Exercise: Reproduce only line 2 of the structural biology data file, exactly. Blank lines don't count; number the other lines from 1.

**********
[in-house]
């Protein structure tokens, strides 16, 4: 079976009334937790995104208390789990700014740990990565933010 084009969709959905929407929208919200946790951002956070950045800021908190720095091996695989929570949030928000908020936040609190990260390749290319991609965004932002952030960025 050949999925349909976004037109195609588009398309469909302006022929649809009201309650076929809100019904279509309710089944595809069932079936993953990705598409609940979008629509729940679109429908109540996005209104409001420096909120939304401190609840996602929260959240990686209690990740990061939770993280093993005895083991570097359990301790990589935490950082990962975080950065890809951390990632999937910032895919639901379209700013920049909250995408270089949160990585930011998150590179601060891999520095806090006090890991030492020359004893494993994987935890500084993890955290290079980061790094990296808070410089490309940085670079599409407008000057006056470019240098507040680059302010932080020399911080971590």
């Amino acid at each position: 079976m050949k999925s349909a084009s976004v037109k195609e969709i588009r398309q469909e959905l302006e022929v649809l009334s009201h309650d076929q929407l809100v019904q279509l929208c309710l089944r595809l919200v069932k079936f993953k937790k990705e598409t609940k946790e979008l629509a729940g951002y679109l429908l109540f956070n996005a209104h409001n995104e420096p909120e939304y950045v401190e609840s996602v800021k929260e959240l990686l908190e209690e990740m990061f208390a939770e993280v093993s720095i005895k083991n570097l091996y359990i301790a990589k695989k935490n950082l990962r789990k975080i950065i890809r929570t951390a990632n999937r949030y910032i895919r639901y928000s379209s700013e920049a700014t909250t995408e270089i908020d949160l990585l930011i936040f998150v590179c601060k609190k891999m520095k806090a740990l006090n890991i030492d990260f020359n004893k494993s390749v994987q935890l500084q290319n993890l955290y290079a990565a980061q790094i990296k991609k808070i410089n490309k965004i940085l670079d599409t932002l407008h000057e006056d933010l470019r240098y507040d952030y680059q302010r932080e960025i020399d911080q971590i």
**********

């Protein structure tokens, strides 16, 4: 079976009334937790995104208390789990700014740990990565933010 084009969709959905929407929208919200946790951002956070950045800021908190720095091996695989929570949030928000908020936040609190990260390749290319991609965004932002952030960025 050949999925349909976004037109195609588009398309469909302006022929649809009201309650076929809100019904279509309710089944595809069932079936993953990705598409609940979008629509729940679109429908109540996005209104409001420096909120939304401190609840996602929260959240990686209690990740990061939770993280093993005895083991570097359990301790990589935490950082990962975080950065890809951390990632999937910032895919639901379209700013920049909250995408270089949160990585930011998150590179601060891999520095806090006090890991030492020359004893494993994987935890500084993890955290290079980061790094990296808070410089490309940085670079599409407008000057006056470019240098507040680059302010932080020399911080971590």